Formerly code named Merrifield, Intel introduced the 2.13 GHz Atom processor Z3480 for the Android smartphones and tablets market. Based on a 22 nanometer Silvermont microarchitecture, the 64-bit ready SoC delivers best-in-class compute performance for the mainstream and performance segments, and solidly outperforms the competition in compute-intensive application, web application and light media editing performance. It is the first Intel Atom SoC to feature the new Intel Integrated Sensor Solution, which efficiently manages sensor data to keep applications smart and contextually aware even when the device is in a low-power state. The new processor also features a PowerVR Series 6 Graphics IP core from Imagination Technologies and is designed for simple pairing with the Intel XMM 7160 LTE platform."
Hence, Intel's innovation in the Internet of Things has allowed it to gain solid traction in this market already, and it could get better going forward.
More products ahead
The chip maker is continuing with its product innovation efforts. Recently, it announced a strategic relationship with Rockchip to accelerate and expand its SoC roadmap for the value and entry tablet market segment. In addition, Panasonic has also decided to use Intel's 14-nanometer process technology in its foundry business.
Intel is also getting ready to launch its next generation Haswell-based Xeon E5 platform, codenamed Grantley, later this quarter. The first 14-nanometer Broadwell Core M processor-based systems are also expected to be released during the holiday selling season, with wider OEM availability during the first half of 2015. Also, Intel's integrated baseband and apps processor for smartphones and tablets, SoFIA, is slated to be launched in the fourth quarter.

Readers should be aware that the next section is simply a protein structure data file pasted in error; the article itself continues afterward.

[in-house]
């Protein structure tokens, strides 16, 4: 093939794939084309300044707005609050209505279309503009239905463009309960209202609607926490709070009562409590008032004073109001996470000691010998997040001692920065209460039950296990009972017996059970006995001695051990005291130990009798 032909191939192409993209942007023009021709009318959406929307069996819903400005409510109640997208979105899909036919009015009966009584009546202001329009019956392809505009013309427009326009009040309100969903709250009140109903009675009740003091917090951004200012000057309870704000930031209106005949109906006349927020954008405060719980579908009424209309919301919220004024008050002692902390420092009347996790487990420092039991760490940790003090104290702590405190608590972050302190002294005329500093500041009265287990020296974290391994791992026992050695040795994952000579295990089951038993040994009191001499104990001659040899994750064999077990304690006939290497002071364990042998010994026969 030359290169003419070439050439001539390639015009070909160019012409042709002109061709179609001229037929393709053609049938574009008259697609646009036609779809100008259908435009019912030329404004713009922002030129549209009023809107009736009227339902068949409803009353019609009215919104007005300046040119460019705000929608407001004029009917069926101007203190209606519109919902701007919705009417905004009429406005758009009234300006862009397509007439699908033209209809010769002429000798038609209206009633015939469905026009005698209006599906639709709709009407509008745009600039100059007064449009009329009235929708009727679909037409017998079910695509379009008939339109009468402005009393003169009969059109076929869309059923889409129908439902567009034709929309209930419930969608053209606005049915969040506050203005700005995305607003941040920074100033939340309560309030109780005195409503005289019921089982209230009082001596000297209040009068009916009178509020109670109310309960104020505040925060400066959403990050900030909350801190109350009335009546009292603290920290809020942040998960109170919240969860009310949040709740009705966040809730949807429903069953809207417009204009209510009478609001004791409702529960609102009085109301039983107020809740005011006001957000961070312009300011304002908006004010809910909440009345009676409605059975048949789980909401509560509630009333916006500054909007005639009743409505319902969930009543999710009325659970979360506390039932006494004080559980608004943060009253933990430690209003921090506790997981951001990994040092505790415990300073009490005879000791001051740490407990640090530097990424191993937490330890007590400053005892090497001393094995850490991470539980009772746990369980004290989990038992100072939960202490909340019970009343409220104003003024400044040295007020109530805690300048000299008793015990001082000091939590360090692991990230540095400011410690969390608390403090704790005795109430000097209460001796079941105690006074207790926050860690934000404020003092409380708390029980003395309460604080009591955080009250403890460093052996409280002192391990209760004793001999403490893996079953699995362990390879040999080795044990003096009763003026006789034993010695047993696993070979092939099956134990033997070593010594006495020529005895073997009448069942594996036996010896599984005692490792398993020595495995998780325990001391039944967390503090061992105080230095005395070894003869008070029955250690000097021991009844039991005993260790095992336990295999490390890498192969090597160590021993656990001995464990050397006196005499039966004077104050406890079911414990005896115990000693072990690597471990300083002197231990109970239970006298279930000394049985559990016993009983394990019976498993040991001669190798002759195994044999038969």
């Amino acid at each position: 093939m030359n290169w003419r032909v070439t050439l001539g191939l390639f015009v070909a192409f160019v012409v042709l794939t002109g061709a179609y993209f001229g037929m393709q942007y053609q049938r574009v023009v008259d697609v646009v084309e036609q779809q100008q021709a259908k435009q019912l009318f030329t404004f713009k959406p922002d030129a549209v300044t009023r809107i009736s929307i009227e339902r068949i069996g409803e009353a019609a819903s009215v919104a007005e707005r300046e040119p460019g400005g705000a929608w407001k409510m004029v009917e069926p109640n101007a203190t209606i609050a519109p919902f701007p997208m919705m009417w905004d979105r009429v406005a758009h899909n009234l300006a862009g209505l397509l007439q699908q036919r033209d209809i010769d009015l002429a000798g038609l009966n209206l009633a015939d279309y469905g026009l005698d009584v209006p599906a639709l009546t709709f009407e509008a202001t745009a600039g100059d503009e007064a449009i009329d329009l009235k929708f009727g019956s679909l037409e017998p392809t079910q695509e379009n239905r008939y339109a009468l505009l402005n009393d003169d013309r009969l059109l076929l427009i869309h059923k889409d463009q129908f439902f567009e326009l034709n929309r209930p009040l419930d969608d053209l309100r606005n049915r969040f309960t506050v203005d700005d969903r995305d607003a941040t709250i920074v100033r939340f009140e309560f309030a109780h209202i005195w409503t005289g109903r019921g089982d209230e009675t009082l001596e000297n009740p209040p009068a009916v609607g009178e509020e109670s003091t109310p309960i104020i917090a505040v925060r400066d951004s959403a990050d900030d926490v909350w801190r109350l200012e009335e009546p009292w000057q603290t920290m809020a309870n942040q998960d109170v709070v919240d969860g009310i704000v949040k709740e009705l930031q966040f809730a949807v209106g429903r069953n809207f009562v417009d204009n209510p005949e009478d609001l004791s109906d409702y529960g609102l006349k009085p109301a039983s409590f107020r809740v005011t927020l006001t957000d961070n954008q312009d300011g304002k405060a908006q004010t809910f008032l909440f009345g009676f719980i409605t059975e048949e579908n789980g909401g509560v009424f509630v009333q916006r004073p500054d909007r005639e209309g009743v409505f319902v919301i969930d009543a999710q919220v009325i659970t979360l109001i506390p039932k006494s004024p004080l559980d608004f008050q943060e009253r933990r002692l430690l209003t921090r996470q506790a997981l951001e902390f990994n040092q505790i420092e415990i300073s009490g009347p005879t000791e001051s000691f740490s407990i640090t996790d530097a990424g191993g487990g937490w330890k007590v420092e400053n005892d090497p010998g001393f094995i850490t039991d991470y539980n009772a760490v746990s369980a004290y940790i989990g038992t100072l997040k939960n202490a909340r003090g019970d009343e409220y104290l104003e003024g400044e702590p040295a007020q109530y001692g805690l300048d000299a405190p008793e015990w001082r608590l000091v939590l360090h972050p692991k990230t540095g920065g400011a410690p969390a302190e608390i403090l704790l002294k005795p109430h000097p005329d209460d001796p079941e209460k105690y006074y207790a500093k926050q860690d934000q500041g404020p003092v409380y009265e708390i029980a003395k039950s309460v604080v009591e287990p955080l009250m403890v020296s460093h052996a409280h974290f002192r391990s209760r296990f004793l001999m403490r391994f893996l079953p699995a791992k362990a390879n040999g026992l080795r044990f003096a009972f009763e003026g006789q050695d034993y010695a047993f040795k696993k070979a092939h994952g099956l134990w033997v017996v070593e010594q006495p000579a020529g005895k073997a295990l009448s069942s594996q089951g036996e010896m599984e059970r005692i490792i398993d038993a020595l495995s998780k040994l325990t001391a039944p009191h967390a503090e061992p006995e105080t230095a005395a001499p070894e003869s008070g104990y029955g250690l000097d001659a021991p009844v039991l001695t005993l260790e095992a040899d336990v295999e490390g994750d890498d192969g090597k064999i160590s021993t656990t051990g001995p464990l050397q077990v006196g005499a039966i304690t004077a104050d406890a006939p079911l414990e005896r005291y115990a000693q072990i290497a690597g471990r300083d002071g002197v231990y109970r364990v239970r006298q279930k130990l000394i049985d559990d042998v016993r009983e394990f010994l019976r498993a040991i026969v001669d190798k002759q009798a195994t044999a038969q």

A smart capital program
The company also announced a $20 billion increase in its buyback authorization, and expects to execute a major repurchase of stock in the second half of the year. This key change to the capital structure of Intel and its allocation strategy is due to the company's ongoing commitment to delivering shareholder value.
The capital allocation philosophy of Intel is to first invest in its business, then generate shareholder return through its dividend, and then to return cash to shareholders through stock repurchases. Intel plans to continue to return cash to its shareholders by adjusting its capital structure to further bring down the net cash balances. This strategy gives Intel enough liquidity for its operations, and induces strategic flexibility to invest in the business, while also returning cash to shareholders.
All in all, Intel is making a number of positive moves. The company's strategy of attacking growth markets such as the Internet of Things, data centers, and mobile will continue to drive its performance in the long run. In addition, Intel is focused on delivering value to shareholders through repurchases and dividends. It has a solid dividend yield of 3% and a reasonable payout ratio of 48%, which means that it can bump up the dividend going forward. As such, Intel looks like a solid pick from several angles, and investors should continue holding it in their portfolios.